Crawling Babies and “Arbeit Macht Frei”: Prague and Terezin

This slideshow requires JavaScript.

Side Trip #2

Prague was an experience of extreme levity and extreme sadness. Heartwarming and thought-provoking. Bizarre and challenging. Here is my tale of Czeching into ex-Bohemia.

After a gorgeous five-hour train ride (with two full-mouthed Londoners and an Ipod-clad Korean-recently-turned-Irish citizen), we arrived at Praha hlvaní nádraží, the beautiful and overwhelming main rail station in Prague. After picking up some Czech koruna, we attempted to find our Airbnb host. After wandering around a bit, we realized that maybe, just maybe the plan “let’s meet at the station” was a bit on the vague side. Panicking, without her phone number or an internet connection (seriously, what did people do in the non-tech age?), we finally found an irritated English-speaking older woman, who had been looking for us while our Czech hosted stalled outside. Frazzled, all three of us crawled into the car, and we proceeded to listen to our host and her friend’s rapid Czech on the way to our apartment in Žižkov.

Žižkov presented some navigational difficulty late into night, after a few beers, but overall, the location was ideal. Far enough from the high-tourism areas, but close enough to a metro stop. Our location also made it easy to gawk at Prague’s ever-bizarre Television Tower. Designed by Czech artist David Černý, the tower now features crawling baby sculptures. Yes, crawling babies.  I have nothing to more to say about this matter.  Onto better and less creepy things. Near our apartment we found two different American themed restaurants. Now, this is not to say that we were those type of tourists who fear foods and environments out of our delicate “American” comfort zones as much as it is to say that we get very hungry and these places were open (and for the record, we only ate from the “Traditional Czech Cuisine” menu while we were there). One restaurant had a Rock n’ Roll theme. The other was simply the cloudy theme of “American.” Decked with John Deere paraphernalia and license plates mounted on walls, and an odd mix of classic rock and 90s/2000s jams bumping in the background, this place was truly funky. Something about seeing another country’s mimicry of American culture is seriously funny and seriously informative.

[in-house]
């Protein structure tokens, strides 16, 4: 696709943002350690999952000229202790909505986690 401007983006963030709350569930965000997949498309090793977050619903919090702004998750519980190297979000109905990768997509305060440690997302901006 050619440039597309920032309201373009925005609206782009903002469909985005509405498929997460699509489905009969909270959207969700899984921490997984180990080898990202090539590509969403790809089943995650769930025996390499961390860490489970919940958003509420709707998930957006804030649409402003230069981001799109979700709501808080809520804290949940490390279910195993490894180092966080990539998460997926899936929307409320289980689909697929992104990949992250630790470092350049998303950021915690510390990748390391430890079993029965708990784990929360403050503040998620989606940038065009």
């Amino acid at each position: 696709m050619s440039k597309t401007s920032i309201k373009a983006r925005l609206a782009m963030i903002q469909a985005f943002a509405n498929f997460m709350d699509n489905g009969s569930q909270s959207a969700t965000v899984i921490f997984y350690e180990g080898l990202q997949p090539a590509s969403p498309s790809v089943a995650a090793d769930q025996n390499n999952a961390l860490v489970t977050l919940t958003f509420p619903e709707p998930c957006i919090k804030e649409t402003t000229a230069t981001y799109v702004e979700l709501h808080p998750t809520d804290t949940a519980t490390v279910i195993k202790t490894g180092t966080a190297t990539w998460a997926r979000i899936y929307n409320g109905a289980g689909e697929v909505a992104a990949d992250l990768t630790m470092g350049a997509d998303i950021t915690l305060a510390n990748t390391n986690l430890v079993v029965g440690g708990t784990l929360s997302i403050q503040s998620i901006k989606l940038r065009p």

Now for my section that is unabashedly about Russian stuff in Prague. While wandering around our district, I noted a store that sold Russian snacks. The store sung of St. Petersburg and filled my little nostalgic heart with joy. My sunflower seed sticky bars were there. My beloved Kvas. Those sugar-coated and jelly-filled honey balls gleamed off the shelves. Needless to say, I bought a lot of snacks for our return train ride. In a more general (and quite obvious) observation, Czech has slavic roots, so I could, to my excitement, use my limited Russian knowledge to decipher some words in people’s speech and on signs. That alone, felt pretty rewarding.

Now here are some highlights of Prague–a fairly small and mangeable city, compared to, let’s say, Berlin.

New Town (Nové město): Mostly just walked around it and saw Wenceslas Square. Seemed pretty busy, a lot of shopping and museums. I’m sure there’s more here than meets the eye, but my eye did not meet it.

Old Town (Staré Město): The Astronomical Clock–the third oldest astronomical clock in the world and the only operational one–is pretty incredible. Similarly the Old Town Square, where the clock is located, is pretty stunning. A lot of the buildings are styled in the gothic and baroque fashion and consequently look quite old, but they are merely facades and the structural, unseen elements are the truly historical parts. Honestly, my favorite part of Old Town is the Spanish Synagogue and the notorious Kafka statue (an empty suit with a man propped on it’s shoulders) next door. Look up Kafka on wikipedia and you’ll get an image of this statue–I’ve seriously been looking at this picture since my last year of high school. More importantly, this area marks the once-designated Jewish corridor of Prague. Here lies an Old Jewish Cemetery, forced to maintain such a small perimeter that bodies were buried upright and stacked on top of one another until it created a wavy, hill-like top layer. Apparently this form inspired Berlin’s Holocaust Memorial, which also features an up-and-down floor.